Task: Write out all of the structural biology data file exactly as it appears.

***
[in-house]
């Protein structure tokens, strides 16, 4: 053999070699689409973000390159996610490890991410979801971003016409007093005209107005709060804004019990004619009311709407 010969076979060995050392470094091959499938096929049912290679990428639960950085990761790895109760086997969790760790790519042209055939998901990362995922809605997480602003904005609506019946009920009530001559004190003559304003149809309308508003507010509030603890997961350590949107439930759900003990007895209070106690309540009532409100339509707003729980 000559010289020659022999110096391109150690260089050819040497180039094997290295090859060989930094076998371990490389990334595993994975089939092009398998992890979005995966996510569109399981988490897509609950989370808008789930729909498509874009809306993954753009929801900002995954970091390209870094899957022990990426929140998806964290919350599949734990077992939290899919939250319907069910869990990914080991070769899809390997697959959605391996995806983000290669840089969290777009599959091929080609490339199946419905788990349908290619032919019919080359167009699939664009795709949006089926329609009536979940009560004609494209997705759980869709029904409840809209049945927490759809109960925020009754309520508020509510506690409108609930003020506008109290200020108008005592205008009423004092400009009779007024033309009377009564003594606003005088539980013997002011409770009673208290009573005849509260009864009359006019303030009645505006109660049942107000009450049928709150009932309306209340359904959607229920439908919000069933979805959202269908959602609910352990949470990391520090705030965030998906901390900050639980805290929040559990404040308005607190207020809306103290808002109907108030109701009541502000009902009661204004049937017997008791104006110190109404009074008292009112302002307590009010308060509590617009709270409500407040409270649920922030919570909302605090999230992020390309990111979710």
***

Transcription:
[in-house]
């Protein structure tokens, strides 16, 4: 053999070699689409973000390159996610490890991410979801971003016409007093005209107005709060804004019990004619009311709407 010969076979060995050392470094091959499938096929049912290679990428639960950085990761790895109760086997969790760790790519042209055939998901990362995922809605997480602003904005609506019946009920009530001559004190003559304003149809309308508003507010509030603890997961350590949107439930759900003990007895209070106690309540009532409100339509707003729980 000559010289020659022999110096391109150690260089050819040497180039094997290295090859060989930094076998371990490389990334595993994975089939092009398998992890979005995966996510569109399981988490897509609950989370808008789930729909498509874009809306993954753009929801900002995954970091390209870094899957022990990426929140998806964290919350599949734990077992939290899919939250319907069910869990990914080991070769899809390997697959959605391996995806983000290669840089969290777009599959091929080609490339199946419905788990349908290619032919019919080359167009699939664009795709949006089926329609009536979940009560004609494209997705759980869709029904409840809209049945927490759809109960925020009754309520508020509510506690409108609930003020506008109290200020108008005592205008009423004092400009009779007024033309009377009564003594606003005088539980013997002011409770009673208290009573005849509260009864009359006019303030009645505006109660049942107000009450049928709150009932309306209340359904959607229920439908919000069933979805959202269908959602609910352990949470990391520090705030965030998906901390900050639980805290929040559990404040308005607190207020809306103290808002109907108030109701009541502000009902009661204004049937017997008791104006110190109404009074008292009112302002307590009010308060509590617009709270409500407040409270649920922030919570909302605090999230992020390309990111979710």